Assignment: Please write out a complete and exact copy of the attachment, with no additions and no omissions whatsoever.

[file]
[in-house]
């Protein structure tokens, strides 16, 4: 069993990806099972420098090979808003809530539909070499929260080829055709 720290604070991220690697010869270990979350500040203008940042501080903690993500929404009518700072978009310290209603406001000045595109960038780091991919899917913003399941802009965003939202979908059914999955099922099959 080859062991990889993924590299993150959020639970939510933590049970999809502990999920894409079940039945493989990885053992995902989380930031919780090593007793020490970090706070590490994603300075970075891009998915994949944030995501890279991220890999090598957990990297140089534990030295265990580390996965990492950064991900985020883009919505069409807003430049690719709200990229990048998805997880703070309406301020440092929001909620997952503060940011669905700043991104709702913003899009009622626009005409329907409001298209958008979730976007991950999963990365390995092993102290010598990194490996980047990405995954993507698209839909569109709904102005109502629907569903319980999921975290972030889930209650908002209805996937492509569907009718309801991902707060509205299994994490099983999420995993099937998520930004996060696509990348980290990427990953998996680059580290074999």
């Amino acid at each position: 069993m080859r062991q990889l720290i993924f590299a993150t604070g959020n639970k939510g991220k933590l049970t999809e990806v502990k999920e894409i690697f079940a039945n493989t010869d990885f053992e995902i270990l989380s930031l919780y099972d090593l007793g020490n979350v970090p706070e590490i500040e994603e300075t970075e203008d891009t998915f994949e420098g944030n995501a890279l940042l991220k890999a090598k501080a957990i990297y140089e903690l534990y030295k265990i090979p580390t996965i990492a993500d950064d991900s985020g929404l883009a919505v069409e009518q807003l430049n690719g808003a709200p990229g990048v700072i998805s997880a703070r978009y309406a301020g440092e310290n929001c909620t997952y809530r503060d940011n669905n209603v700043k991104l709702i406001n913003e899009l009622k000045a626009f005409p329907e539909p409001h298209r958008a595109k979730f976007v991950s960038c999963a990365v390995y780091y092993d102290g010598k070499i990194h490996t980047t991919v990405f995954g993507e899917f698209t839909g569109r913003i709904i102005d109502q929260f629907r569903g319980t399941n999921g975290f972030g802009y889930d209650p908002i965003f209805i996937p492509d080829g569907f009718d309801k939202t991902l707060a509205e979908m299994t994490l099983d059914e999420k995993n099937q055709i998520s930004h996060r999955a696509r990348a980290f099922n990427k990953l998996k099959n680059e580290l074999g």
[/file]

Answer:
[in-house]
């Protein structure tokens, strides 16, 4: 069993990806099972420098090979808003809530539909070499929260080829055709 720290604070991220690697010869270990979350500040203008940042501080903690993500929404009518700072978009310290209603406001000045595109960038780091991919899917913003399941802009965003939202979908059914999955099922099959 080859062991990889993924590299993150959020639970939510933590049970999809502990999920894409079940039945493989990885053992995902989380930031919780090593007793020490970090706070590490994603300075970075891009998915994949944030995501890279991220890999090598957990990297140089534990030295265990580390996965990492950064991900985020883009919505069409807003430049690719709200990229990048998805997880703070309406301020440092929001909620997952503060940011669905700043991104709702913003899009009622626009005409329907409001298209958008979730976007991950999963990365390995092993102290010598990194490996980047990405995954993507698209839909569109709904102005109502629907569903319980999921975290972030889930209650908002209805996937492509569907009718309801991902707060509205299994994490099983999420995993099937998520930004996060696509990348980290990427990953998996680059580290074999």
């Amino acid at each position: 069993m080859r062991q990889l720290i993924f590299a993150t604070g959020n639970k939510g991220k933590l049970t999809e990806v502990k999920e894409i690697f079940a039945n493989t010869d990885f053992e995902i270990l989380s930031l919780y099972d090593l007793g020490n979350v970090p706070e590490i500040e994603e300075t970075e203008d891009t998915f994949e420098g944030n995501a890279l940042l991220k890999a090598k501080a957990i990297y140089e903690l534990y030295k265990i090979p580390t996965i990492a993500d950064d991900s985020g929404l883009a919505v069409e009518q807003l430049n690719g808003a709200p990229g990048v700072i998805s997880a703070r978009y309406a301020g440092e310290n929001c909620t997952y809530r503060d940011n669905n209603v700043k991104l709702i406001n913003e899009l009622k000045a626009f005409p329907e539909p409001h298209r958008a595109k979730f976007v991950s960038c999963a990365v390995y780091y092993d102290g010598k070499i990194h490996t980047t991919v990405f995954g993507e899917f698209t839909g569109r913003i709904i102005d109502q929260f629907r569903g319980t399941n999921g975290f972030g802009y889930d209650p908002i965003f209805i996937p492509d080829g569907f009718d309801k939202t991902l707060a509205e979908m299994t994490l099983d059914e999420k995993n099937q055709i998520s930004h996060r999955a696509r990348a980290f099922n990427k990953l998996k099959n680059e580290l074999g």